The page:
Healthcare Students’ Perception of Social Distancing during the 2019 Coronavirus Pandemic: A Cross-Sectional Survey
Background: Since the implementation of social distancing practices during the global coronavirus disease 2019 (COVID-19) pandemic there have been a myriad of definitions for ‘social distancing.’ The objective of this study was to determine students’ awareness of the various definitions of social distancing, how strictly they adhered to social distancing guidelines, and how they perceived the importance of various social distancing practices.
Methods: This cross-sectional survey was distributed via email to students at Emory-affiliated graduate schools, including the Medical, Nursing, and Public Health Schools.
Results: Of the 2,453 recipients of the survey, 415 students responded (16.9% response rate). The majority of respondents were medical students (n=225, 55.6%). Of the respondents, 357 noted that they “frequently” or “always” abided by social distancing. The most common definition of social distancing with which respondents were familiar was the Centers for Disease Control and Prevention (CDC)’s (n=276 of 369 responses, 74.8%). There were significant differences across groups when grouping students by the definition of social distancing that they were aware of, the social distancing guideline they most closely followed, and their school of attendance regarding the importance of specific social distancing examples (p<0.05 for each).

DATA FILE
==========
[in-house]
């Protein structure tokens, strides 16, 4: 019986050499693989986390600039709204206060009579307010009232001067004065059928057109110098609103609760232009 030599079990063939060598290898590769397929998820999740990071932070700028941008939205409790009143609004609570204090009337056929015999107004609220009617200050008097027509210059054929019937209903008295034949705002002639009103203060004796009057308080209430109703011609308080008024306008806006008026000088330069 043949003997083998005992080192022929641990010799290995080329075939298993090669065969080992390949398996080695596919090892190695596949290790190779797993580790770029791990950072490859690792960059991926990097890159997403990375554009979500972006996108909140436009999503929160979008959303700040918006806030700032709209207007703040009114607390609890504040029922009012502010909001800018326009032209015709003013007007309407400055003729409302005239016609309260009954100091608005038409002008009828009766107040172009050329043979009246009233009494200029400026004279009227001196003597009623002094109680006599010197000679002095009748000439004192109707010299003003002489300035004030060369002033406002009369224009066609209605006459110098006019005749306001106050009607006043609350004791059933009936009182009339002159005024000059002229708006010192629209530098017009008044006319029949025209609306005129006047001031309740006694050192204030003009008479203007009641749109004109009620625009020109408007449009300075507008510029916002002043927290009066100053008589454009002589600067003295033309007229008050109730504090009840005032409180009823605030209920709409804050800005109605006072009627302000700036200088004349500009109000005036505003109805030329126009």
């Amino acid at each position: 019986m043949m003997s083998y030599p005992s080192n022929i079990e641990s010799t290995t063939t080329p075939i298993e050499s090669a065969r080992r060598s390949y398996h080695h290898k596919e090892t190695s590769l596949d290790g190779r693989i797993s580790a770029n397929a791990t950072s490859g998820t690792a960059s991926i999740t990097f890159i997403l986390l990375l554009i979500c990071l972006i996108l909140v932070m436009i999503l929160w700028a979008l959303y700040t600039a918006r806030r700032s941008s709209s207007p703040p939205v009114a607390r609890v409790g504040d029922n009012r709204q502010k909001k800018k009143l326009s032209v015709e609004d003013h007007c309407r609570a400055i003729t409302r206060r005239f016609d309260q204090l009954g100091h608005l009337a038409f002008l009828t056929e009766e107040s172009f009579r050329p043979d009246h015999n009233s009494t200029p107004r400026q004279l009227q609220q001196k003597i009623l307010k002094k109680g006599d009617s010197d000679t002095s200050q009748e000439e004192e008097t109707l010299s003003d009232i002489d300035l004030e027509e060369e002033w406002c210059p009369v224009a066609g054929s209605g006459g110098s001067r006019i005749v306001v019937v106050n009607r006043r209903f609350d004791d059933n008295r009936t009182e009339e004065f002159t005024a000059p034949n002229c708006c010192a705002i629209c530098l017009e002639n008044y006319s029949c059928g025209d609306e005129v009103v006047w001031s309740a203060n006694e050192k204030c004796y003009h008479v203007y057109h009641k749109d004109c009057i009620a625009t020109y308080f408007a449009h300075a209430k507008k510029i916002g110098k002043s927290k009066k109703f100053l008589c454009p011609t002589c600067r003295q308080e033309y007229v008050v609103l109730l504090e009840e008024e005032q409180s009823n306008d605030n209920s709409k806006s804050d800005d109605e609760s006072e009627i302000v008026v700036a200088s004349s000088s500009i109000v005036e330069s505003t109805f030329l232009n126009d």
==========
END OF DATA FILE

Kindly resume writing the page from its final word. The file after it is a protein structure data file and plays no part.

Conclusions: A survey of healthcare students identified differences in the importance of social distancing practices based on the definition of social distancing that they were aware of. The results of this study underscore the importance of having unified definitions of public health messaging, which ultimately may impact disease spread.
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